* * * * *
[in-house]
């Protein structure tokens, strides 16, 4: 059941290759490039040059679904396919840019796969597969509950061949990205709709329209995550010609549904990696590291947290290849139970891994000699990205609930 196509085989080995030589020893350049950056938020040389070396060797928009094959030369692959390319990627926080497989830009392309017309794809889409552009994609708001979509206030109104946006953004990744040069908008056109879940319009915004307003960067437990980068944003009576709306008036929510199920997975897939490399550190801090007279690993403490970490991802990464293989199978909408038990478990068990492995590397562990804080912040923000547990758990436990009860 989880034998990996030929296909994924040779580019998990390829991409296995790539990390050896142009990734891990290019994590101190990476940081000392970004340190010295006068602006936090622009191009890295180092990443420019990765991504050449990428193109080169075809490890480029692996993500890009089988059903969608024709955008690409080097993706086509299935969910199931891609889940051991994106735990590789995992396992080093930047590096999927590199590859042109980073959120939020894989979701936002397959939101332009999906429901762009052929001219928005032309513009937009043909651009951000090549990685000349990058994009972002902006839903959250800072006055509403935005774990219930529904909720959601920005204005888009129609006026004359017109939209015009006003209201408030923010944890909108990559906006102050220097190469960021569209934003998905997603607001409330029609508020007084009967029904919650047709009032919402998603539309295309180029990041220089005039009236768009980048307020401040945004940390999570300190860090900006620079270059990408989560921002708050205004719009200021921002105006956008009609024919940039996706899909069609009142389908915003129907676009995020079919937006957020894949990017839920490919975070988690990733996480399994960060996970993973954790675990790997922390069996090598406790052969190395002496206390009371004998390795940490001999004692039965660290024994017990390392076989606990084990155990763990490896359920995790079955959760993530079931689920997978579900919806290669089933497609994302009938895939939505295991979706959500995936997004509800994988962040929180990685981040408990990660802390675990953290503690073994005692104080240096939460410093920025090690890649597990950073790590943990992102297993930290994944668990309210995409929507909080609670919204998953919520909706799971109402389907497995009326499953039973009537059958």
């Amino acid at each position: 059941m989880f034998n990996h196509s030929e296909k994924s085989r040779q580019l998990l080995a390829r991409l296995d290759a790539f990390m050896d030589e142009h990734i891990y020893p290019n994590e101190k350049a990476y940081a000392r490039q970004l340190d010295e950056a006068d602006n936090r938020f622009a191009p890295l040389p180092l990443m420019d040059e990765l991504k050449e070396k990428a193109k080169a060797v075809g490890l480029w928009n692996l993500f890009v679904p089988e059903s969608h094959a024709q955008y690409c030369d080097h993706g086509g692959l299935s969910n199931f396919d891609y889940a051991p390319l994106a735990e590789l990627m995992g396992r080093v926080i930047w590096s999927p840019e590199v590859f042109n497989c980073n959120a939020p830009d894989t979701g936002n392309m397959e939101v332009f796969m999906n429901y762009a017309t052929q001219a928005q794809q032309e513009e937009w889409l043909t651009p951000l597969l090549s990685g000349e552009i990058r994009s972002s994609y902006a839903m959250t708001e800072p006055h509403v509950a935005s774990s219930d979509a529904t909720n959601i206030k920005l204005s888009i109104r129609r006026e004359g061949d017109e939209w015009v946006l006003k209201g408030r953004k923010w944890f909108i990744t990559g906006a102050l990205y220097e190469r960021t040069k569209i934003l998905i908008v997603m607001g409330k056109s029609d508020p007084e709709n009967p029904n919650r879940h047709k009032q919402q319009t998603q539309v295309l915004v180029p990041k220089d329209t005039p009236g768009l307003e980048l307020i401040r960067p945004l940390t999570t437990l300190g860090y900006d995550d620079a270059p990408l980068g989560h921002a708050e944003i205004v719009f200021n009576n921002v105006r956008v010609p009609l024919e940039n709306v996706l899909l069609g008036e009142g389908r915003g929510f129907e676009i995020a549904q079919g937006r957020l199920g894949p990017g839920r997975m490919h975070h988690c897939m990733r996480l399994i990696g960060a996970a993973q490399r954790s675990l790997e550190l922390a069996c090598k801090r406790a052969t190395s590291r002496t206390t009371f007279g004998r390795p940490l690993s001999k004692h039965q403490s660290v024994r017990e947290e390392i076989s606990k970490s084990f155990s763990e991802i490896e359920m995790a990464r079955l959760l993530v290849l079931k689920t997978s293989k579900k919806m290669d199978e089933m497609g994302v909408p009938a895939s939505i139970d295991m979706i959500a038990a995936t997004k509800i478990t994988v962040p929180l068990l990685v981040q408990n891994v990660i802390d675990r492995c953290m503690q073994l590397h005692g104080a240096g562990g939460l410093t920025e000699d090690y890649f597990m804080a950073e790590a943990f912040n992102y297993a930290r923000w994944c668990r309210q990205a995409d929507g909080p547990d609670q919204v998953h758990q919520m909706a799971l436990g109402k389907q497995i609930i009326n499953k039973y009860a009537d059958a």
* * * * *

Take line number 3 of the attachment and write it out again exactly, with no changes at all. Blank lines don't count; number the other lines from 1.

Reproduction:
């Amino acid at each position: 059941m989880f034998n990996h196509s030929e296909k994924s085989r040779q580019l998990l080995a390829r991409l296995d290759a790539f990390m050896d030589e142009h990734i891990y020893p290019n994590e101190k350049a990476y940081a000392r490039q970004l340190d010295e950056a006068d602006n936090r938020f622009a191009p890295l040389p180092l990443m420019d040059e990765l991504k050449e070396k990428a193109k080169a060797v075809g490890l480029w928009n692996l993500f890009v679904p089988e059903s969608h094959a024709q955008y690409c030369d080097h993706g086509g692959l299935s969910n199931f396919d891609y889940a051991p390319l994106a735990e590789l990627m995992g396992r080093v926080i930047w590096s999927p840019e590199v590859f042109n497989c980073n959120a939020p830009d894989t979701g936002n392309m397959e939101v332009f796969m999906n429901y762009a017309t052929q001219a928005q794809q032309e513009e937009w889409l043909t651009p951000l597969l090549s990685g000349e552009i990058r994009s972002s994609y902006a839903m959250t708001e800072p006055h509403v509950a935005s774990s219930d979509a529904t909720n959601i206030k920005l204005s888009i109104r129609r006026e004359g061949d017109e939209w015009v946006l006003k209201g408030r953004k923010w944890f909108i990744t990559g906006a102050l990205y220097e190469r960021t040069k569209i934003l998905i908008v997603m607001g409330k056109s029609d508020p007084e709709n009967p029904n919650r879940h047709k009032q919402q319009t998603q539309v295309l915004v180029p990041k220089d329209t005039p009236g768009l307003e980048l307020i401040r960067p945004l940390t999570t437990l300190g860090y900006d995550d620079a270059p990408l980068g989560h921002a708050e944003i205004v719009f200021n009576n921002v105006r956008v010609p009609l024919e940039n709306v996706l899909l069609g008036e009142g389908r915003g929510f129907e676009i995020a549904q079919g937006r957020l199920g894949p990017g839920r997975m490919h975070h988690c897939m990733r996480l399994i990696g960060a996970a993973q490399r954790s675990l790997e550190l922390a069996c090598k801090r406790a052969t190395s590291r002496t206390t009371f007279g004998r390795p940490l690993s001999k004692h039965q403490s660290v024994r017990e947290e390392i076989s606990k970490s084990f155990s763990e991802i490896e359920m995790a990464r079955l959760l993530v290849l079931k689920t997978s293989k579900k919806m290669d199978e089933m497609g994302v909408p009938a895939s939505i139970d295991m979706i959500a038990a995936t997004k509800i478990t994988v962040p929180l068990l990685v981040q408990n891994v990660i802390d675990r492995c953290m503690q073994l590397h005692g104080a240096g562990g939460l410093t920025e000699d090690y890649f597990m804080a950073e790590a943990f912040n992102y297993a930290r923000w994944c668990r309210q990205a995409d929507g909080p547990d609670q919204v998953h758990q919520m909706a799971l436990g109402k389907q497995i609930i009326n499953k039973y009860a009537d059958a």